By Flemming Bo Pedersen (auth.)
The current lecture notes disguise a primary path in th~ most typical sorts of stratified flows encountered in Environ psychological Hydraulics. lots of the flows are buoyancy flows, i.e. currents within which gravity acts on small density transformations. half I provides the fundamental strategies of stagnant, densit- stratified water, and of flowing non-miscible stratified fluids. The similarity to the (presumed) recognized open channel movement, topic to a discounted gravity, is illustrated. half II treats the miscible density stratified flows. In outlining the governing equations, the powerful coupling among the turbulence (the blending) and the suggest circulation is emphasised. The presentation and discussions of the fundamental governing equa tions are by means of illustrative examples. Separate chapters are dedicated to Dense backside Currents, unfastened Penetrative Convec tion, Wind-driven Stratified circulate, Horizontal Buoyancy stream and Vertical jet/plumes. half III offers a few examples of sensible difficulties solved at the foundation of data given within the current lecture notes. it's the author's adventure that the themes handled in bankruptcy eight and within the next chapters are particularly good suited to self-tuition, by way of a study-circle. ACKNOWLEDGEMENT the writer has benefited through the dear support of his col legues on the Institute of Hydrodynamics and Hydraulic Engin eering, the Technical college of Denmark, particularly our librarian Mrs. Kirsten Dj¢rup, our secretary Mrs. Marianne Lewis and our technical draftsman Mrs. Liselotte Norup.
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Extra resources for Environmental Hydraulics: Stratified Flows
There are still three terms to mention in the energy equation for the mean motion, namely the work done by the pressure and gravity forces, and finally the last term which is the viscous dissipation, which may be neglected for high Reynolds' numbers. In the example to follow we wish to demonstrate in a simple case how the combined energy and momentum equation yields an expression for PROD (the production of turbulent kinetic energy). We consider a homogeneous lake in the inertial phase just after a constant wind stress has been imposed on the surface, Fig.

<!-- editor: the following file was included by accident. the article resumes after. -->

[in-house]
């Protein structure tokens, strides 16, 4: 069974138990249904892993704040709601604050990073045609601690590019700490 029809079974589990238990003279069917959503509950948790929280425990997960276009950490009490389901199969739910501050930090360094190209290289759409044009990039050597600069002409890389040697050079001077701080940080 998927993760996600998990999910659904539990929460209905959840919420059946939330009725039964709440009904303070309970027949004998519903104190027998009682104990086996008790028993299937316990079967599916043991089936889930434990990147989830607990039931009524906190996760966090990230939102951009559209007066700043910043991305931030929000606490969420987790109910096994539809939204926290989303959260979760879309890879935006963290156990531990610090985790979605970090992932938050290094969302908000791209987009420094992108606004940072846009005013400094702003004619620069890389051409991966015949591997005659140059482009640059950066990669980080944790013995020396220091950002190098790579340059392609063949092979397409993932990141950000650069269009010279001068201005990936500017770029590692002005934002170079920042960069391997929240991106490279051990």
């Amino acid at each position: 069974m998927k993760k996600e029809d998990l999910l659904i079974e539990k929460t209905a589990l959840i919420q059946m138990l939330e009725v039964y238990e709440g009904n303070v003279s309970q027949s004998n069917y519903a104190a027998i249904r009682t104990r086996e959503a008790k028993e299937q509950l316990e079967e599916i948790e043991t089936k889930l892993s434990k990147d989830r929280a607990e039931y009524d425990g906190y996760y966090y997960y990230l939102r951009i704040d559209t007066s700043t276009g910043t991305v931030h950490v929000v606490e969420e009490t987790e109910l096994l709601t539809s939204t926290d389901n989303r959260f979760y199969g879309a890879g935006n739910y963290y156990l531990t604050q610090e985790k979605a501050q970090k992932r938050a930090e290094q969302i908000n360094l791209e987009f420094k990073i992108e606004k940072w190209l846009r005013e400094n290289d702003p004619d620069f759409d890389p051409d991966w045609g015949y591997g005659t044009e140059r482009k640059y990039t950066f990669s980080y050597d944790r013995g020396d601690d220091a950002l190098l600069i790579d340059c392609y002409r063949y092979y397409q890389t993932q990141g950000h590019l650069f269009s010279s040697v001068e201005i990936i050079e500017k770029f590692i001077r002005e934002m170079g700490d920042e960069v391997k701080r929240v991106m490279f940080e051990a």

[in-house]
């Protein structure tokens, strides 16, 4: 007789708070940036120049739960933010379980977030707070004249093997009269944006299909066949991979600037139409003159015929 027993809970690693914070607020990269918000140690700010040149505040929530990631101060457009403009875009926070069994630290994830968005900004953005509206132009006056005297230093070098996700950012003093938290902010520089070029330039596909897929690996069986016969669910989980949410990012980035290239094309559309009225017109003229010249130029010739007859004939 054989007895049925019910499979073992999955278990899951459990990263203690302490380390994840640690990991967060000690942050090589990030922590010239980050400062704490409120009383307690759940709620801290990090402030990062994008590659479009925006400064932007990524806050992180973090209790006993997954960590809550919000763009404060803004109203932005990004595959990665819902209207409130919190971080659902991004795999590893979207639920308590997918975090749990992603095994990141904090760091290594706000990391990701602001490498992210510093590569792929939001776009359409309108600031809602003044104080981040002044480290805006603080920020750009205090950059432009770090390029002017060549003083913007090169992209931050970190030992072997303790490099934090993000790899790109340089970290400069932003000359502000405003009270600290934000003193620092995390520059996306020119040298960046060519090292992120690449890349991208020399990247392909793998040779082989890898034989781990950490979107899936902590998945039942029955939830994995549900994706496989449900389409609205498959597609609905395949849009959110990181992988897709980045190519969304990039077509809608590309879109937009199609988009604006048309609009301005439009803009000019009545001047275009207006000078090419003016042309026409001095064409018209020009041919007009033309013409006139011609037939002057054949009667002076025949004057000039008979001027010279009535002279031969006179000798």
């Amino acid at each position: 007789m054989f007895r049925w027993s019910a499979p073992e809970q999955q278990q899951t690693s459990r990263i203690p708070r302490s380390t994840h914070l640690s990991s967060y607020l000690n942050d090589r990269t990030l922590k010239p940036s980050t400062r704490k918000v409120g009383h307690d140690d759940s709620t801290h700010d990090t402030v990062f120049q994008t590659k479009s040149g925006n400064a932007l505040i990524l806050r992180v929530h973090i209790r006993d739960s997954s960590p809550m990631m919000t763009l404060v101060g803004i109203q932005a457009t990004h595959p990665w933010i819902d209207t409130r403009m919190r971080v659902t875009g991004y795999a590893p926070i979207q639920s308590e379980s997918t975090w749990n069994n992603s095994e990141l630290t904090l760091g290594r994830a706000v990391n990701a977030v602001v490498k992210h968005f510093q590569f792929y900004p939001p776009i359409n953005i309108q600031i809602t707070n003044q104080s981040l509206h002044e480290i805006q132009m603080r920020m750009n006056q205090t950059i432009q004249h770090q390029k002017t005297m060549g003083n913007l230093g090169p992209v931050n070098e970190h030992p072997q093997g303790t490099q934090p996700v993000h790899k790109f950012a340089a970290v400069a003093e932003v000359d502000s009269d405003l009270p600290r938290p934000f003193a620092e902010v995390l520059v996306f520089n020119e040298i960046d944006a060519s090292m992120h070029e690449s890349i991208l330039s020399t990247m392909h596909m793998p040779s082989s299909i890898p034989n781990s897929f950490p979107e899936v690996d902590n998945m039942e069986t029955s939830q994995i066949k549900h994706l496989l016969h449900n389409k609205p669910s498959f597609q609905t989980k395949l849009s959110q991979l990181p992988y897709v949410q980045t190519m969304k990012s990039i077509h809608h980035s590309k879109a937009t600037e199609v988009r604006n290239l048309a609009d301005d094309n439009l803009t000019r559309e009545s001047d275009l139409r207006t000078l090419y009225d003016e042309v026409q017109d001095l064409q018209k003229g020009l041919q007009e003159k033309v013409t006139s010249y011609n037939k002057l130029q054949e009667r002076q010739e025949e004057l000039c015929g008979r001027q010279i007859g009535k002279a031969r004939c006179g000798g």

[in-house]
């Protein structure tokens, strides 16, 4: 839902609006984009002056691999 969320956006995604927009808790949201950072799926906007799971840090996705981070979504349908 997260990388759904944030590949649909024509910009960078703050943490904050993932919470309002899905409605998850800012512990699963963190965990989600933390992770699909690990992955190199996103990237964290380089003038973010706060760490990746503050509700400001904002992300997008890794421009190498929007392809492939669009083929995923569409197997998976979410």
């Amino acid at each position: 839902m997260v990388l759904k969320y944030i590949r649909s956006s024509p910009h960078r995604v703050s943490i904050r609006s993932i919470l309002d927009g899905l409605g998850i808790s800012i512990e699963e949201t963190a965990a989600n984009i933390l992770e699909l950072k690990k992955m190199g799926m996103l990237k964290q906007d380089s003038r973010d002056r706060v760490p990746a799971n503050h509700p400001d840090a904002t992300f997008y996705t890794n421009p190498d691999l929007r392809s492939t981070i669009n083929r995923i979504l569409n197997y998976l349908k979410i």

Gy cos ,w W PROD (see Eq. 41). 2) It has often been found that this conventional flux Richardson number is a constant. e. VE/V .... IF /::, 2, see Fig. 6). On the other hand, when the flow is associated with high values of the densimetric Froude number, the entrainment increases at a continuously decreasing rate with the densimetric Froude number, and furthermore the rate of increase in potential energy becomes negligible (just consider a jet where POT is zero). Hence the hypothesis of the constant flux Richardson number has its limit.
The energy transferred per unit area to the neighbouring elements amounts to Io a y -~- on (T v ) dn s - T. 1 U. 26) (as the velocity at the wall is zero). The energy transferred from the mean flow to the turbulence is (per unit area) v (as h/an s aT an dn + T W y T. 1 = Vy (T W +T . )/y is constant). Hence, we find 1 PROD" SU b" = T. 28) as postulated above. The terms 1/2 p (aV2) V E are the major contributions to PROD in supercritical flows. In this flow range the velocity distribution is approximately as illustrated in Fig.
Environmental Hydraulics: Stratified Flows by Flemming Bo Pedersen (auth.)